One branch is unique among the branches: the Marines.
Part 1 recounted the United States Marine Corps history. But now the nitty gritty.
What does it take to become a Marine?
Surviving 12 weeks meant to test the candidates endurance and resolve. Recruits are informed:
There is not room in our ranks for those who fall behind. Because of this, we repeatedly take recruits to the brink of exhaustion, where commitment is truly tested.
It all starts as a Drill Instructor explains the Uniform Code of Military Justice. Then, recruits are issued gear and must undergo a number of medical evaluations as well as perform the Initial Strength Test before they are ordered to report to the barracks and meet their permanent Drill Instructors for the first time.
Drill Instructors use every moment of the daily routine to teach and enforce discipline and teamwork. In the barracks, there are a number of Marine Corps Regulations concerning hygiene and protocol that must be followed. Drill Instructors teach recruits how to follow these regulations and care for their equipment, inspecting every detail.
On the Bayonet Assault Course recruits learn to channel their intensity towards a target. Drill instructors teach recruits how to properly use a bayonet (the removable fighting knife that attaches to the muzzle of the rifle) to kill an opponent. After bayonet training, recruits will be able to attach a bayonet quickly before charging towards an aggressor.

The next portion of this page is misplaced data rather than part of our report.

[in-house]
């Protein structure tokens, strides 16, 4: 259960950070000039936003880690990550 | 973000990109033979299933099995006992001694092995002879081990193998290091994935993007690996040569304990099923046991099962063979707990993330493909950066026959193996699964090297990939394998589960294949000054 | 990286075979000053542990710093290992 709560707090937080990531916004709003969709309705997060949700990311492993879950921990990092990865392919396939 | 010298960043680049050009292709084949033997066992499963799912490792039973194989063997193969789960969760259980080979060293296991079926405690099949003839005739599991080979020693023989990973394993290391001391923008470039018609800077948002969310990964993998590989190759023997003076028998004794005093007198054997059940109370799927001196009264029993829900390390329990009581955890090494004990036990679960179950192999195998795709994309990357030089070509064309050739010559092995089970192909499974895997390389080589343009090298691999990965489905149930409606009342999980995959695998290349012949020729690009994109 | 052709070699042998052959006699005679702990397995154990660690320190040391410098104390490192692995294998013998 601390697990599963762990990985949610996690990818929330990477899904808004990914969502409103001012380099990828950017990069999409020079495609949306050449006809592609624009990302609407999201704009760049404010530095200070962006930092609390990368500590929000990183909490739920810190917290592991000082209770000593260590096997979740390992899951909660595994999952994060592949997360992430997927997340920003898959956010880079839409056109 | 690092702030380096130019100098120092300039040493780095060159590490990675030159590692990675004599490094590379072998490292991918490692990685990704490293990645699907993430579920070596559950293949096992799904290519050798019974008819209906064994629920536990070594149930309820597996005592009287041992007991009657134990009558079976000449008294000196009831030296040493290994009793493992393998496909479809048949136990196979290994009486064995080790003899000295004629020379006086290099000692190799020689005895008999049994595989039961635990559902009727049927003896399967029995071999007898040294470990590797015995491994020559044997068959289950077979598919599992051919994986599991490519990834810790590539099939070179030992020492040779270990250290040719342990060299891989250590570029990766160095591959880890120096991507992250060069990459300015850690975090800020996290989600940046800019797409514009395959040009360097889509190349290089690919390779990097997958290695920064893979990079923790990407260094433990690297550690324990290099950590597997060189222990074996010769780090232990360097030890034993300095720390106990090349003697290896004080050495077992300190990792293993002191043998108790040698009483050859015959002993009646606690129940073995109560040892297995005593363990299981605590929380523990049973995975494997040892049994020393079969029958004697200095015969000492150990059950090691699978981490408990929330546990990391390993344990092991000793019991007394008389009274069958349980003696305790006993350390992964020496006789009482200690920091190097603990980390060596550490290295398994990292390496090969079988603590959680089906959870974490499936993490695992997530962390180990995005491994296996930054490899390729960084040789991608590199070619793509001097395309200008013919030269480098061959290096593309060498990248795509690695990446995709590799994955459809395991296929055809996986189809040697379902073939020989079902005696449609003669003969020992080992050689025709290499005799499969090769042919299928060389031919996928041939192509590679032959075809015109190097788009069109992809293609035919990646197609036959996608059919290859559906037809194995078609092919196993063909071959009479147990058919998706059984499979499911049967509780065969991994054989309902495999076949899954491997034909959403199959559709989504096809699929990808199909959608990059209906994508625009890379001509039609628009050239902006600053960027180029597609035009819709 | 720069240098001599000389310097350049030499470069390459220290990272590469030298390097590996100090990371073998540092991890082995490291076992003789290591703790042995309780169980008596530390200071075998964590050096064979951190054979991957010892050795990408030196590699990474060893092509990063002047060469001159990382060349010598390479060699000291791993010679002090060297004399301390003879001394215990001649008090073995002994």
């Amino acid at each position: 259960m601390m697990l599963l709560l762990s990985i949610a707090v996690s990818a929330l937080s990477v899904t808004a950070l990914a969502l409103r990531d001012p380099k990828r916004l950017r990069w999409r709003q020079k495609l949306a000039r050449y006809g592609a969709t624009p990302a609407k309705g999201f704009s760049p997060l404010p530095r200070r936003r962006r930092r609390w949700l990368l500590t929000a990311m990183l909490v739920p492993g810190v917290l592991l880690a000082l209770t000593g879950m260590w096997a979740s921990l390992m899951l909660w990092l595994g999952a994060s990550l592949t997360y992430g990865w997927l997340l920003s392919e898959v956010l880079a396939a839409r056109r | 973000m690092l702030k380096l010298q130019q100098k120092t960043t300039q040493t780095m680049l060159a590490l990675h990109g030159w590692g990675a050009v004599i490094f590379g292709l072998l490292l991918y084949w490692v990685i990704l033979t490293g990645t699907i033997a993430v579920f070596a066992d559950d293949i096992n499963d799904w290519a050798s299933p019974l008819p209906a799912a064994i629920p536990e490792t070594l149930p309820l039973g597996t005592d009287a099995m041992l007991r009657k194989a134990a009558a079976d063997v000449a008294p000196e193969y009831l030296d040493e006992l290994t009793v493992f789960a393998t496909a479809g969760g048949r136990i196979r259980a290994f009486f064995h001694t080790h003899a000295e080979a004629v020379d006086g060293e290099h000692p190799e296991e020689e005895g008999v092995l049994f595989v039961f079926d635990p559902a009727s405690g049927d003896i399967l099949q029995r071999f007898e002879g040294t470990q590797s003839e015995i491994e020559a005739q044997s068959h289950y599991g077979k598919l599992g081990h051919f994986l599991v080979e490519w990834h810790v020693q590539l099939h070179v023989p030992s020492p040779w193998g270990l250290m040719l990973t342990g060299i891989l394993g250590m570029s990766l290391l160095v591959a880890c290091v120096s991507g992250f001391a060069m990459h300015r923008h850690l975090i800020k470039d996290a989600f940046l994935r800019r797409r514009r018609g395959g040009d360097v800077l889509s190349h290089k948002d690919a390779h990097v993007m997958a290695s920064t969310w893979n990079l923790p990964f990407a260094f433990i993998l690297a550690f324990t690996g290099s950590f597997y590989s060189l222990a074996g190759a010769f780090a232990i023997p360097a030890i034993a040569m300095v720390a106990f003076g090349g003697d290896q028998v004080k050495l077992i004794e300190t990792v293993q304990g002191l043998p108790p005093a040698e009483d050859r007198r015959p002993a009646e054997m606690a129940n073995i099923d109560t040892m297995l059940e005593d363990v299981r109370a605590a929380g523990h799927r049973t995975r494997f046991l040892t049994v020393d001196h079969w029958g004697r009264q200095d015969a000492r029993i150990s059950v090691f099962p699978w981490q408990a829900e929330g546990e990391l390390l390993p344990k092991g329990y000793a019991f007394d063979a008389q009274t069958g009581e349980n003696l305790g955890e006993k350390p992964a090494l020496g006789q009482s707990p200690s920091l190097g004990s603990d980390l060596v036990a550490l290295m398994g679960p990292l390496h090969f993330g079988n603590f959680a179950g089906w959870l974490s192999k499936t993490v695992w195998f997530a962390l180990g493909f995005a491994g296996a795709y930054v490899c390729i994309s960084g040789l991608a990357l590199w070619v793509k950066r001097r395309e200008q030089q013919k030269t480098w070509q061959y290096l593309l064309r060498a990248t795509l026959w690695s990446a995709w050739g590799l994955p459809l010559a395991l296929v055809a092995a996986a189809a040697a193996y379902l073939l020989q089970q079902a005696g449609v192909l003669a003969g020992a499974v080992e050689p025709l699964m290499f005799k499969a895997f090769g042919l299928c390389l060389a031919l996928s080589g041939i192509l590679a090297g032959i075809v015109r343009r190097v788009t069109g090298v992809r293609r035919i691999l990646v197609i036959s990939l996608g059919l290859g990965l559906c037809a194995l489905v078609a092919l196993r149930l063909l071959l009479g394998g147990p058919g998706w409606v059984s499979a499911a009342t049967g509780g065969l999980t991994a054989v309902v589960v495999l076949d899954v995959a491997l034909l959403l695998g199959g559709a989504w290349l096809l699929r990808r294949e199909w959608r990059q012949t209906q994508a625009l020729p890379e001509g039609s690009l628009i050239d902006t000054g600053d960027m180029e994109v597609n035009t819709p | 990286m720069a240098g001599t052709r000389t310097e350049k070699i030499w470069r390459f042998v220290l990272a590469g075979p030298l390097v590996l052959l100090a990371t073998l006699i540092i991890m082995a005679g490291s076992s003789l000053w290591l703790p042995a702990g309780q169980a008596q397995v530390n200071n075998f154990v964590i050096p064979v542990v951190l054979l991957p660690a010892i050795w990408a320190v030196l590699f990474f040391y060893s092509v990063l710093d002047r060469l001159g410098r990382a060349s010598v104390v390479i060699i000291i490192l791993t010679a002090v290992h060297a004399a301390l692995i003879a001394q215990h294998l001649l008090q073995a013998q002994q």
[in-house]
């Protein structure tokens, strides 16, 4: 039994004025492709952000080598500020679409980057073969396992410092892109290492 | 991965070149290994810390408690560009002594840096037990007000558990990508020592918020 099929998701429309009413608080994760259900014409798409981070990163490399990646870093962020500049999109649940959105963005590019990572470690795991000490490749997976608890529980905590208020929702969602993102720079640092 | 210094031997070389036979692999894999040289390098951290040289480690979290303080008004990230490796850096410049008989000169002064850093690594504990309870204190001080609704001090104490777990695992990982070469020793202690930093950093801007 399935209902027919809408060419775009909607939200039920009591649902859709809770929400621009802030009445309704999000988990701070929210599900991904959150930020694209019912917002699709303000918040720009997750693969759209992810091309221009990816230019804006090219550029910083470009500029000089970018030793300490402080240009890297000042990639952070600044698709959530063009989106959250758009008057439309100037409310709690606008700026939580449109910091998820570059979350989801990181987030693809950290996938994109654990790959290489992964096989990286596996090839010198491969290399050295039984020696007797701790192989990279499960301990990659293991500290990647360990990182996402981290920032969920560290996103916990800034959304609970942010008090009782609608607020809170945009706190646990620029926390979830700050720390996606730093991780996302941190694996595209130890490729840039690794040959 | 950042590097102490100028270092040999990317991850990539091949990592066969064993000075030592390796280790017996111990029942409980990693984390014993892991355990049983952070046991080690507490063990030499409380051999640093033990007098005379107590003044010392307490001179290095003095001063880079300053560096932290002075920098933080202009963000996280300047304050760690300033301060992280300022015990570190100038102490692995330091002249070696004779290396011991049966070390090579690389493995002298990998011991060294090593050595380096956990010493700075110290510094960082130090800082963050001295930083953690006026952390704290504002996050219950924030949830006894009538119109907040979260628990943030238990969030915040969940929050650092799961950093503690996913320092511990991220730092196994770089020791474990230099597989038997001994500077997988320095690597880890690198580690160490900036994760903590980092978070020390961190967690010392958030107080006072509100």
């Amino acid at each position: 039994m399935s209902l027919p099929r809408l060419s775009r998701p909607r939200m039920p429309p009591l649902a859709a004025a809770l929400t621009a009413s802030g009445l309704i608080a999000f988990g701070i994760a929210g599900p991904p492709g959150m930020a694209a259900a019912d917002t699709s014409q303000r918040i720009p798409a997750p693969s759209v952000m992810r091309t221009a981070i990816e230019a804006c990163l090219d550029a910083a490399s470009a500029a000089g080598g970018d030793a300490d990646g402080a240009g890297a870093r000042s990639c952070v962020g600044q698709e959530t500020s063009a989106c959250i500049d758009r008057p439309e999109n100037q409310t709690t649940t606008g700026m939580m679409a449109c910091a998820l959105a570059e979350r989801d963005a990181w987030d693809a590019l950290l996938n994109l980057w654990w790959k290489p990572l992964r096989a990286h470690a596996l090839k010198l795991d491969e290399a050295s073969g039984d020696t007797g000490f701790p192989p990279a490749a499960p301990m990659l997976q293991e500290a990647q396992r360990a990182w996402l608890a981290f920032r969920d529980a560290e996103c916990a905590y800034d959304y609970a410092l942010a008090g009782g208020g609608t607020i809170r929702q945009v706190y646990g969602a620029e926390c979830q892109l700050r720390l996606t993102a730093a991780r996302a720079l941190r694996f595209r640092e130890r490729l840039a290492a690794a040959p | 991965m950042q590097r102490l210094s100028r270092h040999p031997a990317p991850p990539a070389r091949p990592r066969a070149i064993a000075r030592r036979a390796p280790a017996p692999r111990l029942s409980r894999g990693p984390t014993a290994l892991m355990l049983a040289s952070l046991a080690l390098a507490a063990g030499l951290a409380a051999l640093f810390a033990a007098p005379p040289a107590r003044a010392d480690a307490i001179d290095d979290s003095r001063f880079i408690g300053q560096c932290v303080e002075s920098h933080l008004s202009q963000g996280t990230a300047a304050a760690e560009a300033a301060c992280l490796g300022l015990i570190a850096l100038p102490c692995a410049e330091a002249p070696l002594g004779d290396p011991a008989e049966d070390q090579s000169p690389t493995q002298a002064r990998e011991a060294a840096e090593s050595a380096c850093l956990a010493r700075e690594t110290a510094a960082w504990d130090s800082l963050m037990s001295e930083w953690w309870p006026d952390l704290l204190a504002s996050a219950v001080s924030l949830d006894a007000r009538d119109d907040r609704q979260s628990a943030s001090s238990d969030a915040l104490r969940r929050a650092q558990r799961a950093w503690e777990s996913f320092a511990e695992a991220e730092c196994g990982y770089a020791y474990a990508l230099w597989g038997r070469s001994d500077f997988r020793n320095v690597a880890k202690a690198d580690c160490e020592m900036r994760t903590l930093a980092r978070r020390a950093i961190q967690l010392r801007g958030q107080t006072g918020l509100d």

After engaging targets on the Bayonet Assault Course, recruits will undergo more close combat training, this time against an actual opponent. Using Pugil Sticks, a padded pole used to simulate rifle combat, they must fight on wooden bridges and in simulated trenches. For many recruits, pugil stick training is the most intense physical combat they have ever experienced.
The motto of the Marine Corps Martial Arts program is “One Mind. Any Weapon.” Recruits must learn how to combine unarmed techniques from various martial arts with armed techniques designed for hand-to-hand combat. More than just self-defense training, MCMAP fuses together mental and character building with combat disciplines.
Recruits also study martial arts culture and history and Marine Corps values. There are five colored belt levels in MCMAP. In order, they are: tan, grey, green, brown and black. To earn the title United States Marine, every recruit is required to qualify for his or her tan belt.
For a Marine, quitting isn’t an option in combat or in life. Rappelling is a controlled slide down a rope that helps prepare recruits for deployment from helicopters, navigating difficult terrain and gaining access to buildings during raids. Recruits must learn to overcome their fears and prove they can rope down, brake and land safely.
Every Marine is a rifleman, but there’s a difference between pulling a trigger and being a rifleman. A rifleman has complete control over their rifle and their body at all times. During Grass Week, recruits learn safety and marksmanship principles as they practice firing their M16 without ammunition. They learn how to shoot from every firing position: sitting, kneeling, standing and in the prone.